Appellate Judge James A. Stewart thinks Kitty Foyle should have won an Oscar for Best Performance by a Snow Globe in a Major Motion Picture.
"It takes six generations to make a bunch of people like you and, by
Judas Priest, I don't have that much time."
The subtitle on this 1940 movie, which won a best actress Oscar for Ginger Rogers, is "The Natural History of a Woman." In her remarks on Lux Radio Theater, Ginger Rogers suggested there were "several million girls like Kitty Foyle" out there in 1941. An introductory montage of women's lives in the 20th Century tries to make that point as well. You won't get far into this Main Line melodrama, though, before you figure out that Kitty Foyle's life wasn't the typical life of a working woman in 1940, or any other year. Perhaps that's why it was RKO's top moneymaker for the year.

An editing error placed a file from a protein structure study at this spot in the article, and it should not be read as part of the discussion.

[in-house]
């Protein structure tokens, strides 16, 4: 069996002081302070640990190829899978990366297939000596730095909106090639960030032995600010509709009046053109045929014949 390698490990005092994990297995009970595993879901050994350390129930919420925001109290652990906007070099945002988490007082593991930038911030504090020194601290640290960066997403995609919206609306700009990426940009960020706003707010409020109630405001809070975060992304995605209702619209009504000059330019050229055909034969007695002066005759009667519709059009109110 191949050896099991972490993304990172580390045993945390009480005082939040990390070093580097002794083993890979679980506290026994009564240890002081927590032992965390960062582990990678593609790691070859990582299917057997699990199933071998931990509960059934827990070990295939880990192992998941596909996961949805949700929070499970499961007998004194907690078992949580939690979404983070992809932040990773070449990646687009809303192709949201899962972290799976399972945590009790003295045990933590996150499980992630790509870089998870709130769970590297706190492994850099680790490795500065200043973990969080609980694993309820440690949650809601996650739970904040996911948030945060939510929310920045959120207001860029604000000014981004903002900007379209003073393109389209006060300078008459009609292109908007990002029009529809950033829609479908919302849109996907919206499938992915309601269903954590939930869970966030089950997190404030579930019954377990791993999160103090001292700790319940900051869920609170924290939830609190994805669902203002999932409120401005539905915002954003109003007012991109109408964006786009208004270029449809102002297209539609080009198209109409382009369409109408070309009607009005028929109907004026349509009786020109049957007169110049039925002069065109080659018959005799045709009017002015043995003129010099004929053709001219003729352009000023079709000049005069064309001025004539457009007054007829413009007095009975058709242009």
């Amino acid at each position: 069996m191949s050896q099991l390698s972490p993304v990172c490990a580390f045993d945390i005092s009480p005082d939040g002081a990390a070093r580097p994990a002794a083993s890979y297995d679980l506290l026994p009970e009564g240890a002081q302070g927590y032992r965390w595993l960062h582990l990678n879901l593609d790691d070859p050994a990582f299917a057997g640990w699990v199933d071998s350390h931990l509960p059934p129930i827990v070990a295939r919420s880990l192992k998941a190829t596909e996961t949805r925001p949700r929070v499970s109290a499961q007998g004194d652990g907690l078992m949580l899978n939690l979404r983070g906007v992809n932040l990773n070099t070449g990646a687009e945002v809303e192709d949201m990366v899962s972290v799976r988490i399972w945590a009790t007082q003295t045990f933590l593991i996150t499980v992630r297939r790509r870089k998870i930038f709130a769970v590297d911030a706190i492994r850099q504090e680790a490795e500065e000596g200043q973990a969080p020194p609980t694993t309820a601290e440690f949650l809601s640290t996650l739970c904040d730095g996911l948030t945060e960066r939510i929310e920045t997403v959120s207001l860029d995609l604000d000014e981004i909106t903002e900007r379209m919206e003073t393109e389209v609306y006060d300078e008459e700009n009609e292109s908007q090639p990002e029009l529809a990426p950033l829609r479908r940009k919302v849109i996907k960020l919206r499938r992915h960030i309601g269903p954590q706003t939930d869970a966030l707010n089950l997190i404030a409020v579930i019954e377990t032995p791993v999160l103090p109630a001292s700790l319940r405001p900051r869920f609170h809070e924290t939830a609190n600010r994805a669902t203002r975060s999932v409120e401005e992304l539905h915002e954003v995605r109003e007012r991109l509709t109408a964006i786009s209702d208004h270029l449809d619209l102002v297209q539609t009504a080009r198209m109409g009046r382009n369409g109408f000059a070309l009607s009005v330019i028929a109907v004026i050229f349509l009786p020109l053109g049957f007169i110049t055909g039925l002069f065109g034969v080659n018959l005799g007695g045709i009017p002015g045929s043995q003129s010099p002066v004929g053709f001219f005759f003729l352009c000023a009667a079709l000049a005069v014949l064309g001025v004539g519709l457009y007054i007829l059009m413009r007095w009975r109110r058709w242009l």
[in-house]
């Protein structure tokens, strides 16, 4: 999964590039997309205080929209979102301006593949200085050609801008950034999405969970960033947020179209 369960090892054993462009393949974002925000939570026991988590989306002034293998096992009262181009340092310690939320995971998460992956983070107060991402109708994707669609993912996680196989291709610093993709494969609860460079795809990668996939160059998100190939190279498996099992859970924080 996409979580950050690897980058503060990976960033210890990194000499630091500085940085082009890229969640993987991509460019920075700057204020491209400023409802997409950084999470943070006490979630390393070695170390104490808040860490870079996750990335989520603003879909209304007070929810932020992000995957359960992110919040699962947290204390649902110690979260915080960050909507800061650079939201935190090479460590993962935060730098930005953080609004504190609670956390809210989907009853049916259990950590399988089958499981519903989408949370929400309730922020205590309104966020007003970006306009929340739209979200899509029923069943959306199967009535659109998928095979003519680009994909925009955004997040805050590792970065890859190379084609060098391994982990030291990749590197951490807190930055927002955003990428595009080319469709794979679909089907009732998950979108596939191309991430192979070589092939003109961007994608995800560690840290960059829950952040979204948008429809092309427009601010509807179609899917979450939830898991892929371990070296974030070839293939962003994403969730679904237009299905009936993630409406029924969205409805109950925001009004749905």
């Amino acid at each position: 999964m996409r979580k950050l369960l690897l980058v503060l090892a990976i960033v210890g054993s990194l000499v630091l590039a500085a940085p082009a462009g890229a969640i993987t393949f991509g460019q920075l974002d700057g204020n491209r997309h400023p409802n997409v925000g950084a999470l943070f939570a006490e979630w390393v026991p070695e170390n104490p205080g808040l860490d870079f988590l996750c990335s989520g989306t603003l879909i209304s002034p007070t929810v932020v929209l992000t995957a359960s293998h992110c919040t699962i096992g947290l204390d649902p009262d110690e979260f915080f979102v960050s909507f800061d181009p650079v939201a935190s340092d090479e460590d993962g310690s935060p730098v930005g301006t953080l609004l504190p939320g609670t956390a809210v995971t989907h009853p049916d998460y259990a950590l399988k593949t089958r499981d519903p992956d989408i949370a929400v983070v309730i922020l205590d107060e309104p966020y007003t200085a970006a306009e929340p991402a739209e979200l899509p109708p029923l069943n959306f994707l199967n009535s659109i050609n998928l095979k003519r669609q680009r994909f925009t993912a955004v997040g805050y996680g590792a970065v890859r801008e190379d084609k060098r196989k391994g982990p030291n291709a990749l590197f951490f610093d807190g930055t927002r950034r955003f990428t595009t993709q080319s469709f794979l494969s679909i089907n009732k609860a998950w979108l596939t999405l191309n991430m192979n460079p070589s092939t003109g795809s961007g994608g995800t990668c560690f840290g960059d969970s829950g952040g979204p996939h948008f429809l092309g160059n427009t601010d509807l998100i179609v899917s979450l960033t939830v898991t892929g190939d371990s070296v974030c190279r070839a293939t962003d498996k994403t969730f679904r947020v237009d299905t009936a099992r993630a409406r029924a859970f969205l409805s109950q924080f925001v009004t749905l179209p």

Facts of the Case
When we first meet Kitty Foyle (Ginger Rogers, Top Hat), she's making one of those tough choices that only come up in movies: choosing between a marriage proposal from an idealistic doctor, whom she has just assisted in a childbirth in a rundown apartment, and her wealthy ex-beau, who has just ditched his society wife and arrived at her domicile, asking her to go to Buenos Aires with him.
Kitty's ready to take off for Argentina, but an objection is raised—by Kitty's reflection in the mirror, acting as her conscience, warning her that she doesn't want to end up living her life as "that woman Wyn's mixed up with." Kitty's reflection also serves as our narrator in flashbacks. As Kitty stares into a snow globe showing a girl on a sled, we see how her life went downhill…